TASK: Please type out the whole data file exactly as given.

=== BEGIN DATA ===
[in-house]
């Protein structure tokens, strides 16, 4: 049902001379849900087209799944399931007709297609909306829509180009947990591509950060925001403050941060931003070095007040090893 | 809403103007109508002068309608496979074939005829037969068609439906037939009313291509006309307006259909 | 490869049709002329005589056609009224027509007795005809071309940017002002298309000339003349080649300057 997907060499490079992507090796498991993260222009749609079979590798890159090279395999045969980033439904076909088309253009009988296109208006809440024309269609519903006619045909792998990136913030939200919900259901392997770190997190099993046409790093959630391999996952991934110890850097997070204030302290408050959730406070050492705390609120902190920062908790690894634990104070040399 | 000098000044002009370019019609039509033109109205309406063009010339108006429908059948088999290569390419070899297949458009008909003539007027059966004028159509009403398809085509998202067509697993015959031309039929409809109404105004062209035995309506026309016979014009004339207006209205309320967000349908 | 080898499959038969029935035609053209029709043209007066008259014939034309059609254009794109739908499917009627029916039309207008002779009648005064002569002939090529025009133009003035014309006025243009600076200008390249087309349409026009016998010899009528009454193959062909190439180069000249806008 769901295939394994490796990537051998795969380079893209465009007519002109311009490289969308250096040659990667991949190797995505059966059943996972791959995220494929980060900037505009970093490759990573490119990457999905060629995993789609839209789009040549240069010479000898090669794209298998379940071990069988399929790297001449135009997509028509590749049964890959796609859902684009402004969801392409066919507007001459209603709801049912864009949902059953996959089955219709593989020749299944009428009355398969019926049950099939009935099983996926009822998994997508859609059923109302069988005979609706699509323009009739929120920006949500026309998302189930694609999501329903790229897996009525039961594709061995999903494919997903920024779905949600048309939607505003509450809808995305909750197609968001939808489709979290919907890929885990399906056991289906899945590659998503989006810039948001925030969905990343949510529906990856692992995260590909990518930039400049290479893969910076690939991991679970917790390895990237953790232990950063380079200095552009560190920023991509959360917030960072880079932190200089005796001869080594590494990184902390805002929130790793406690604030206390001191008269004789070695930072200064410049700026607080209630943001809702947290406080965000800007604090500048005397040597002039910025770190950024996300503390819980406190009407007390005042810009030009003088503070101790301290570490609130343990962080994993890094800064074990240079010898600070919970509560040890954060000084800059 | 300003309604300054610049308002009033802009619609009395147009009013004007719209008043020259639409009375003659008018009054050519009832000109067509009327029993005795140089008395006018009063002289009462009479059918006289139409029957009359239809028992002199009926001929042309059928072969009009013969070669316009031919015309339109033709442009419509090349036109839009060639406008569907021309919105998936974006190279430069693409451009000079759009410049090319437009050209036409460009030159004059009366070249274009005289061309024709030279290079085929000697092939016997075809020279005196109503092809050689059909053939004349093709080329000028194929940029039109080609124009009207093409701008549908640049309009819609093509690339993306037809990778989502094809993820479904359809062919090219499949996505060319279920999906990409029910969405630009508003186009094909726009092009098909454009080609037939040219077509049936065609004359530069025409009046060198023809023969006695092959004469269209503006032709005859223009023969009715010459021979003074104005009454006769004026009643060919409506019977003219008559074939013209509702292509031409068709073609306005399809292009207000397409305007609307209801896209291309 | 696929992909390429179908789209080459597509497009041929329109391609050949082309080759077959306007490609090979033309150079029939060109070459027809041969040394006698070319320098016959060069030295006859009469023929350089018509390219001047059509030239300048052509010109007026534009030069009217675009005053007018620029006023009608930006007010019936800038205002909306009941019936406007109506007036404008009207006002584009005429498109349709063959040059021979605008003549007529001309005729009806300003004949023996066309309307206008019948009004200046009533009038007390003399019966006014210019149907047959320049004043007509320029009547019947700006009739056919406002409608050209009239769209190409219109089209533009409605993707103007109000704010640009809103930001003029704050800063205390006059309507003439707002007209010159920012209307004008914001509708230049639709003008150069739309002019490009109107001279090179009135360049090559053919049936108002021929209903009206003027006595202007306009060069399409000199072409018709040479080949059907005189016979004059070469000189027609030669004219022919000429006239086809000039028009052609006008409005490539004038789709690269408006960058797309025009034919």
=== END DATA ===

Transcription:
[in-house]
């Protein structure tokens, strides 16, 4: 049902001379849900087209799944399931007709297609909306829509180009947990591509950060925001403050941060931003070095007040090893 | 809403103007109508002068309608496979074939005829037969068609439906037939009313291509006309307006259909 | 490869049709002329005589056609009224027509007795005809071309940017002002298309000339003349080649300057 997907060499490079992507090796498991993260222009749609079979590798890159090279395999045969980033439904076909088309253009009988296109208006809440024309269609519903006619045909792998990136913030939200919900259901392997770190997190099993046409790093959630391999996952991934110890850097997070204030302290408050959730406070050492705390609120902190920062908790690894634990104070040399 | 000098000044002009370019019609039509033109109205309406063009010339108006429908059948088999290569390419070899297949458009008909003539007027059966004028159509009403398809085509998202067509697993015959031309039929409809109404105004062209035995309506026309016979014009004339207006209205309320967000349908 | 080898499959038969029935035609053209029709043209007066008259014939034309059609254009794109739908499917009627029916039309207008002779009648005064002569002939090529025009133009003035014309006025243009600076200008390249087309349409026009016998010899009528009454193959062909190439180069000249806008 769901295939394994490796990537051998795969380079893209465009007519002109311009490289969308250096040659990667991949190797995505059966059943996972791959995220494929980060900037505009970093490759990573490119990457999905060629995993789609839209789009040549240069010479000898090669794209298998379940071990069988399929790297001449135009997509028509590749049964890959796609859902684009402004969801392409066919507007001459209603709801049912864009949902059953996959089955219709593989020749299944009428009355398969019926049950099939009935099983996926009822998994997508859609059923109302069988005979609706699509323009009739929120920006949500026309998302189930694609999501329903790229897996009525039961594709061995999903494919997903920024779905949600048309939607505003509450809808995305909750197609968001939808489709979290919907890929885990399906056991289906899945590659998503989006810039948001925030969905990343949510529906990856692992995260590909990518930039400049290479893969910076690939991991679970917790390895990237953790232990950063380079200095552009560190920023991509959360917030960072880079932190200089005796001869080594590494990184902390805002929130790793406690604030206390001191008269004789070695930072200064410049700026607080209630943001809702947290406080965000800007604090500048005397040597002039910025770190950024996300503390819980406190009407007390005042810009030009003088503070101790301290570490609130343990962080994993890094800064074990240079010898600070919970509560040890954060000084800059 | 300003309604300054610049308002009033802009619609009395147009009013004007719209008043020259639409009375003659008018009054050519009832000109067509009327029993005795140089008395006018009063002289009462009479059918006289139409029957009359239809028992002199009926001929042309059928072969009009013969070669316009031919015309339109033709442009419509090349036109839009060639406008569907021309919105998936974006190279430069693409451009000079759009410049090319437009050209036409460009030159004059009366070249274009005289061309024709030279290079085929000697092939016997075809020279005196109503092809050689059909053939004349093709080329000028194929940029039109080609124009009207093409701008549908640049309009819609093509690339993306037809990778989502094809993820479904359809062919090219499949996505060319279920999906990409029910969405630009508003186009094909726009092009098909454009080609037939040219077509049936065609004359530069025409009046060198023809023969006695092959004469269209503006032709005859223009023969009715010459021979003074104005009454006769004026009643060919409506019977003219008559074939013209509702292509031409068709073609306005399809292009207000397409305007609307209801896209291309 | 696929992909390429179908789209080459597509497009041929329109391609050949082309080759077959306007490609090979033309150079029939060109070459027809041969040394006698070319320098016959060069030295006859009469023929350089018509390219001047059509030239300048052509010109007026534009030069009217675009005053007018620029006023009608930006007010019936800038205002909306009941019936406007109506007036404008009207006002584009005429498109349709063959040059021979605008003549007529001309005729009806300003004949023996066309309307206008019948009004200046009533009038007390003399019966006014210019149907047959320049004043007509320029009547019947700006009739056919406002409608050209009239769209190409219109089209533009409605993707103007109000704010640009809103930001003029704050800063205390006059309507003439707002007209010159920012209307004008914001509708230049639709003008150069739309002019490009109107001279090179009135360049090559053919049936108002021929209903009206003027006595202007306009060069399409000199072409018709040479080949059907005189016979004059070469000189027609030669004219022919000429006239086809000039028009052609006008409005490539004038789709690269408006960058797309025009034919």